A review by Pauline Flannery for EXTRA! EXTRA!

 

 

 

 

 

A Broken Rose

 

Maria (Louisa Lytton) and Dr. Cole (Nick Boulton)

Photo: Scott Rylander

 

Written by Sarah Goddard

Directed by Phil Willmott

 

Cockpit Theatre

 

11 – 30 September 2012

 

At the start of A Broken Rose we see thirteen year old Maria, played with razor-clarity by Louisa Lytton, engrossed in a jig-saw puzzle. It serves as a leitmotif for the production as a whole as she weaves about her a fantasised world in order to protect her mother and herself. Maria’s story is bleak: her father is dead, her mother, Jess, takes pills and has an abusive lover, Johnny, who treats their home as either doss or whore house. 

Conjured from the Land of Gold are the figures of Sun and Moon who come to claim their Princess, Maria; first she must capture innocence and satisfy three challenges. While the figure of Moon manifests as Maria’s father, we’re in classic fairy-tale territory. A theme carried on by Dr Cole, (played by Nick Boultonin - a sensitive and quietly intense performance) who brings her a copy of Grimm’s Tales.

Emma Tomkins’ compact and neatly designed set, with its autumnal/winter shades, faded dun-brown leather sofa, and a table which sits on what looks like a huge, golden leaf, focuses the action very effectively. Suspended overhead is a chandeliered collection of leafless branches. A clever urban/fantasy combination, as many of Maria’s stories are set in forests or woods.

The in-the-round setting ratchets up the tension, but was sometimes a disservice to Sun and Moon who could only ‘walk in’ to the action. Amy Barnes and Chris Barley, Sun and Moon respectively, were at their best in their juxtaposed scenes featuring Dr Cole and Maria. The two appear in an idealised form, as ciphers rather than fleshed out characters, from a young child’s viewpoint. This is deliberate. Yet Maria,in Sarah Goddard’s script is thirteen going on fourteen, not seven. She is mystified by menstruation yet knows the meaning of whore.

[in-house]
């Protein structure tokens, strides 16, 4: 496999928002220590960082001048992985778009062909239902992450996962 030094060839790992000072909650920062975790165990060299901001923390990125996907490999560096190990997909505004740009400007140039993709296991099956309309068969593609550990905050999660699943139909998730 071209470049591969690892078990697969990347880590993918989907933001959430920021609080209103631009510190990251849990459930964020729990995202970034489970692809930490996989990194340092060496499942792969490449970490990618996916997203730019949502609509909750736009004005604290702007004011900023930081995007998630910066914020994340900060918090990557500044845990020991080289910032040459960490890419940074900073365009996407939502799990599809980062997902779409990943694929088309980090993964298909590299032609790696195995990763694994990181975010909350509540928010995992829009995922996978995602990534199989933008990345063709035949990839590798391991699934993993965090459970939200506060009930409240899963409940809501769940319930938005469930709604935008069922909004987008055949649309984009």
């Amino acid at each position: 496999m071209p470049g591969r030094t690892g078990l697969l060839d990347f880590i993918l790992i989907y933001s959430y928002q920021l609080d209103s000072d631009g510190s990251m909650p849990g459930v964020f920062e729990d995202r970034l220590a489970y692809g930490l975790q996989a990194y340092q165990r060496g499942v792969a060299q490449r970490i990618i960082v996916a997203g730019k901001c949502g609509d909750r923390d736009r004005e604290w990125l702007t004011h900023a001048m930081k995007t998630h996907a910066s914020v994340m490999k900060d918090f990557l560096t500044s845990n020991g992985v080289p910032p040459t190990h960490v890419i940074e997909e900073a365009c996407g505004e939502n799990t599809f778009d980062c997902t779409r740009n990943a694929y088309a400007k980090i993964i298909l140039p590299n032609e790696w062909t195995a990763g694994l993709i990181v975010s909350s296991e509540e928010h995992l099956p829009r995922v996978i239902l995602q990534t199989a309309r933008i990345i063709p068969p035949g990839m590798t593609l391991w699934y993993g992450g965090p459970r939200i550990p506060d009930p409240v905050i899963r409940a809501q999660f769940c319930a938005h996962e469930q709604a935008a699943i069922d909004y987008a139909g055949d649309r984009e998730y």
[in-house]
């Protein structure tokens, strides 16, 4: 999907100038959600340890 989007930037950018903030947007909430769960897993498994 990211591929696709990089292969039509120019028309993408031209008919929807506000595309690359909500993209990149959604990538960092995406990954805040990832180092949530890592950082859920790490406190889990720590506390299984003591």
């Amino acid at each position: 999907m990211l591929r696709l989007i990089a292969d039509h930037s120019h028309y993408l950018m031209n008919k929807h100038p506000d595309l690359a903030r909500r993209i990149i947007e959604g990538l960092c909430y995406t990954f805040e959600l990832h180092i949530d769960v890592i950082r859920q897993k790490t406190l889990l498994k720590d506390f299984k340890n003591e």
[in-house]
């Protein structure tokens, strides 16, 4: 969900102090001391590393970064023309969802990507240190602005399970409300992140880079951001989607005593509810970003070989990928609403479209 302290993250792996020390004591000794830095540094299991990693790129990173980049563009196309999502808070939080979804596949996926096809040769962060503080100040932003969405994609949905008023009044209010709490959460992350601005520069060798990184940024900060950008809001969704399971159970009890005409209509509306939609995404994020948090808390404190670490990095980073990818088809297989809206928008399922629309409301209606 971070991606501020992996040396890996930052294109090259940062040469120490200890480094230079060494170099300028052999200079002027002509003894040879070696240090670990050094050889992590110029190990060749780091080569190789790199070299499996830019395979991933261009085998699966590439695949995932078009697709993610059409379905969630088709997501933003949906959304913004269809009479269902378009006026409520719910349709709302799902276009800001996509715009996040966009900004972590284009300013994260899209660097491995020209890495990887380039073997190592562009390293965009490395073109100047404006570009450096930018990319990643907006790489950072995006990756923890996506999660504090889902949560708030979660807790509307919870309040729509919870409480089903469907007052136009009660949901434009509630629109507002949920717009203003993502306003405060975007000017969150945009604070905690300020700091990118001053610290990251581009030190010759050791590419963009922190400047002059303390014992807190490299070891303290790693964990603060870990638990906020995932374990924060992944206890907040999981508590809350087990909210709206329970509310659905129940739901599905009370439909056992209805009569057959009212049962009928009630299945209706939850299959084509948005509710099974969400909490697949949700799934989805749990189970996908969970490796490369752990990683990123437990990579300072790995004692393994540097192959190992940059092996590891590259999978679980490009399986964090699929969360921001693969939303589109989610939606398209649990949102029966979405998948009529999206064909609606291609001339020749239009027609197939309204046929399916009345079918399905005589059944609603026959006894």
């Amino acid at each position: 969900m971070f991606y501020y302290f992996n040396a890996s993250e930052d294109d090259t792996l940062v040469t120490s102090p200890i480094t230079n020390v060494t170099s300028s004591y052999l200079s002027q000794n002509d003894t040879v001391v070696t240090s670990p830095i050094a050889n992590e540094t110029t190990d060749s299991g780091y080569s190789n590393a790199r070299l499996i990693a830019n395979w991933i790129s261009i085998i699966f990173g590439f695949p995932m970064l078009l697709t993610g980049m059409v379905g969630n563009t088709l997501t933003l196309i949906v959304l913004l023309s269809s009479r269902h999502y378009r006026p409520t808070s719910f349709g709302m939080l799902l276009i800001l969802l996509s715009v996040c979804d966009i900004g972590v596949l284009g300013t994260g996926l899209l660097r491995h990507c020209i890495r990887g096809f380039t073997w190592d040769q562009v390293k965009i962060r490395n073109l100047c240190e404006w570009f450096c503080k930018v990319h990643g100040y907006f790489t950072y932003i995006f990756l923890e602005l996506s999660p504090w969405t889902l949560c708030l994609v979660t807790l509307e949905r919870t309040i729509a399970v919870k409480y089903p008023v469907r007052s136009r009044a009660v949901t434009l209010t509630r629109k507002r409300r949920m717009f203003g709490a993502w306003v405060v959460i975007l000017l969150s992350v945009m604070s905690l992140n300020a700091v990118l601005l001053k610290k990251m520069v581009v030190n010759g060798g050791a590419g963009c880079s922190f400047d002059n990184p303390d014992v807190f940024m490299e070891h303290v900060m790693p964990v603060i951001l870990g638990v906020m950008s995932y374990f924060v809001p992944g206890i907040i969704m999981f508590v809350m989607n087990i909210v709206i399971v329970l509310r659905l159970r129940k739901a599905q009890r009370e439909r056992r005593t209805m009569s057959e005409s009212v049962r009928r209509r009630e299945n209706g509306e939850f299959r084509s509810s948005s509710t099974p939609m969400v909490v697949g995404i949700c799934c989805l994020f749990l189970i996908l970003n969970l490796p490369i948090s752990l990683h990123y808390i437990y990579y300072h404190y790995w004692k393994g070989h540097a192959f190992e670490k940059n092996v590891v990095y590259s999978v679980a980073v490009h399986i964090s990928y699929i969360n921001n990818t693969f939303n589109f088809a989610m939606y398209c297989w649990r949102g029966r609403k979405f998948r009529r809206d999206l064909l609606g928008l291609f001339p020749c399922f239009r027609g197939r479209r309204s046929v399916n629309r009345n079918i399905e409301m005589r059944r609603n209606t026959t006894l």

Goddard is ambiguous. A Broken Rose is a tale of delusion brought on by Maria’s extreme grief for her dead father. It is also about crushed flowers and false hope, and a modern spin on Scheherazade’s spun Arabian tales which may ultimately save her from death. We see Sun and Moon, just as Maria does - occasionally there are hints that her mother does too, or so Maria would like to think. But Maria’s viewpoints are not always reliable. Anger, not boredom, brings them on, and increasingly they become aggressive in their demands, particularly Sun. 

Goddard has an ear for authentic speech and some scenes, particularly those between mother (Nicola Wright) and daughter just crackle, off-set by moments of extreme tenderness such as when Jess asks Maria to tell her a story. The least defined character is Johnny (John Last) - a one-dimensional thug, given a set of emotional reversals at the play’s end. This is justified if we stay with Maria’s viewpoint, but ultimately, we do not.

Nonetheless, the production is atmospheric and drives towards its inevitable conclusion, with a few unexpected turns, cleverly orchestrated by director Phil Willmott along the way. With original music composed by John-Paul Bowman, strains of Whiter Shade of Pale and Lucy in the Sky With Diamonds, melancholy is the over-riding minor key, captured superbly by lighting designer Tom Boucher.

A Broken Rose is billed as a vehicle for ex-Eastenders’ teen Louisa Lytton. She doesn’t disappoint. For all the play’s inconsistencies Lytton delivers a convincing, unflinching performance, cocooned in a world of her own making which we wholeheartedly believe in.

 

 

Cockpit Theatre
Gateforth Street,
Marylebone,
LONDON NW8 8EH
 
Tuesday - Sunday at 7.30pm
Tickets: £15.00 (£13.00 concs)
inclusive of all booking fees
Box office: 0207 258 2925
or online at www.thecockpit.org.uk
 

 

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